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[whitespace] Smoothed Grooves

Camocare firms up the lines of time

By Dara Colwell

If, like me, you want your wrinkles to disappear and still be able to chew on a good steak (unlike plastic-surgery icon Cher, whose heart of stone has seemingly immobilized her face), then Camocare's skin-firming system is the way to do it. Available at drug and health food stores, the chamomile-rich cream contains vitamin C, which helps firm the skin while the Camillosan chamomile smooths those "but he never called!" anxiety grooves away.

The use of chamomile dates back 2,000 years to Egypt, where women crushed the petals of the flower to beautify and protect their skin against the desert's harsh weather. Camocare skin-firming lotion, which comes in day and night creams, smells like a good yeasty baked bread--and, of course, spreads more easily. It's a welcome, natural-smelling aroma.

It works like this: Because vitamin C oxidizes on contact with air, water, heat and light, it tends to degrade quickly. Most creams containing vitamin C don't maintain their potency, but Camocare's Ester-C Topical is a stable formula that penetrates deep into the skin. This "proven penetration" (verbatim on their website with, surprisingly, no accompanying porno pictures) encourages firm skin.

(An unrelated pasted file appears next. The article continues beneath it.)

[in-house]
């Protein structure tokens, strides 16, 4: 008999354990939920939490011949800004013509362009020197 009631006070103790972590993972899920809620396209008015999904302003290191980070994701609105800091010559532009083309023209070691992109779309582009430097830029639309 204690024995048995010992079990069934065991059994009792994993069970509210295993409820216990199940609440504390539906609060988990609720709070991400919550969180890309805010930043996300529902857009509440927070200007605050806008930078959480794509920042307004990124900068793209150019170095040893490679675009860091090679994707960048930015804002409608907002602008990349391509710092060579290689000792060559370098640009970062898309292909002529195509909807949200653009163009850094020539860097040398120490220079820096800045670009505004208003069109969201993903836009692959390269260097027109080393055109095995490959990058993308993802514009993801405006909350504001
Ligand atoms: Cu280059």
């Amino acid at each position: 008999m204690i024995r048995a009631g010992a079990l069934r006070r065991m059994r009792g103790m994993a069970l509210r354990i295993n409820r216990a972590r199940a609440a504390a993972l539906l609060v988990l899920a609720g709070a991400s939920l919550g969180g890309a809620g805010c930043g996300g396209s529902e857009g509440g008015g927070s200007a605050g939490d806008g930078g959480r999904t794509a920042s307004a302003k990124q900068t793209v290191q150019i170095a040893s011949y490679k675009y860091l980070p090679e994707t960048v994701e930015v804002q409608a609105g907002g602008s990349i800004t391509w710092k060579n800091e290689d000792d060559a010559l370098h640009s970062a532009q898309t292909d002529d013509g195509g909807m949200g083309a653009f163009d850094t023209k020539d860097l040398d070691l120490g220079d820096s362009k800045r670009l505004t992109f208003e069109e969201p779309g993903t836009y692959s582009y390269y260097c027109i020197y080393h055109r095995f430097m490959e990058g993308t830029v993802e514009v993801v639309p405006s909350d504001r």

Camocare also carries a number of natural skin-care products that work to make fine lines disappear. There are cleansers, toners, a revitalizing mask, eye-therapy creams and moisturizers--all providing antioxidant protection against the visible signs of aging. One of Camocare's active ingredients, alpha liptene, is one of the strongest antioxidants around.

Beauty column or no beauty column, I would have to honestly say the products work wonders. Initially, I didn't believe it. I managed to pass once for 18--no lying or exaggerating involved, at least on my part--and my delight at having smooth, youthful skin remains unsurpassed. And it saves on the face surgery.

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From the October 11, 1999 issue of the Metropolitan.

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